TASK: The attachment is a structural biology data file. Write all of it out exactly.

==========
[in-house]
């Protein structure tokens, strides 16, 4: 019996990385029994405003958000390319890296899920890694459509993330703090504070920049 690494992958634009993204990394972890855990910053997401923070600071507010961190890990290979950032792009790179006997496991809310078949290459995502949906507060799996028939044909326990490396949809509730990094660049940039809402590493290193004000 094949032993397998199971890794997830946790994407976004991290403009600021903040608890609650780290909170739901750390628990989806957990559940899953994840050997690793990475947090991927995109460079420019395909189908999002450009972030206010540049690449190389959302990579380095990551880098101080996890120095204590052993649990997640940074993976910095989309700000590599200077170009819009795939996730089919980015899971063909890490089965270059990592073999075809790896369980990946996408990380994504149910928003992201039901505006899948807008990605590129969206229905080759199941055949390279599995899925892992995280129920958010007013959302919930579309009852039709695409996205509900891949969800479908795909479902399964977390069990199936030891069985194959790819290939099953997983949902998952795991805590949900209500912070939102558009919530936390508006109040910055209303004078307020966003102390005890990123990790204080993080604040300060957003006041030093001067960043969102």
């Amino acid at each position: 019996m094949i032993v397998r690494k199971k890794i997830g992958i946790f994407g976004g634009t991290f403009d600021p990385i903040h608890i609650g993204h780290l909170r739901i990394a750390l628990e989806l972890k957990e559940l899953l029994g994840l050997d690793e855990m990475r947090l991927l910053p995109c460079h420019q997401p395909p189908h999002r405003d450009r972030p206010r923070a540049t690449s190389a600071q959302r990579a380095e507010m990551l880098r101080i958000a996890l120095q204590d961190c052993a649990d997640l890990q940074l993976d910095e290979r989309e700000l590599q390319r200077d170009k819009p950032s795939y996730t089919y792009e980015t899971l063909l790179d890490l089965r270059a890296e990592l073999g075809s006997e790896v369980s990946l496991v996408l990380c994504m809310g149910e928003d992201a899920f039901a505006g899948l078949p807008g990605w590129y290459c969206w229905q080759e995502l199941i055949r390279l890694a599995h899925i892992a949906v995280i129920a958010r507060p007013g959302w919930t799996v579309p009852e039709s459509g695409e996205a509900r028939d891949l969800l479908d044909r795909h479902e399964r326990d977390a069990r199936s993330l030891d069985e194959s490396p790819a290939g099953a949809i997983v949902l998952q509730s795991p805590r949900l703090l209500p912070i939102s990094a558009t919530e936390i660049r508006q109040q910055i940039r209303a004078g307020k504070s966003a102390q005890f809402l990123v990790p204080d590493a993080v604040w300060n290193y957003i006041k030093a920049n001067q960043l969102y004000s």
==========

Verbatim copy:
[in-house]
């Protein structure tokens, strides 16, 4: 019996990385029994405003958000390319890296899920890694459509993330703090504070920049 690494992958634009993204990394972890855990910053997401923070600071507010961190890990290979950032792009790179006997496991809310078949290459995502949906507060799996028939044909326990490396949809509730990094660049940039809402590493290193004000 094949032993397998199971890794997830946790994407976004991290403009600021903040608890609650780290909170739901750390628990989806957990559940899953994840050997690793990475947090991927995109460079420019395909189908999002450009972030206010540049690449190389959302990579380095990551880098101080996890120095204590052993649990997640940074993976910095989309700000590599200077170009819009795939996730089919980015899971063909890490089965270059990592073999075809790896369980990946996408990380994504149910928003992201039901505006899948807008990605590129969206229905080759199941055949390279599995899925892992995280129920958010007013959302919930579309009852039709695409996205509900891949969800479908795909479902399964977390069990199936030891069985194959790819290939099953997983949902998952795991805590949900209500912070939102558009919530936390508006109040910055209303004078307020966003102390005890990123990790204080993080604040300060957003006041030093001067960043969102």
């Amino acid at each position: 019996m094949i032993v397998r690494k199971k890794i997830g992958i946790f994407g976004g634009t991290f403009d600021p990385i903040h608890i609650g993204h780290l909170r739901i990394a750390l628990e989806l972890k957990e559940l899953l029994g994840l050997d690793e855990m990475r947090l991927l910053p995109c460079h420019q997401p395909p189908h999002r405003d450009r972030p206010r923070a540049t690449s190389a600071q959302r990579a380095e507010m990551l880098r101080i958000a996890l120095q204590d961190c052993a649990d997640l890990q940074l993976d910095e290979r989309e700000l590599q390319r200077d170009k819009p950032s795939y996730t089919y792009e980015t899971l063909l790179d890490l089965r270059a890296e990592l073999g075809s006997e790896v369980s990946l496991v996408l990380c994504m809310g149910e928003d992201a899920f039901a505006g899948l078949p807008g990605w590129y290459c969206w229905q080759e995502l199941i055949r390279l890694a599995h899925i892992a949906v995280i129920a958010r507060p007013g959302w919930t799996v579309p009852e039709s459509g695409e996205a509900r028939d891949l969800l479908d044909r795909h479902e399964r326990d977390a069990r199936s993330l030891d069985e194959s490396p790819a290939g099953a949809i997983v949902l998952q509730s795991p805590r949900l703090l209500p912070i939102s990094a558009t919530e936390i660049r508006q109040q910055i940039r209303a004078g307020k504070s966003a102390q005890f809402l990123v990790p204080d590493a993080v604040w300060n290193y957003i006041k030093a920049n001067q960043l969102y004000s």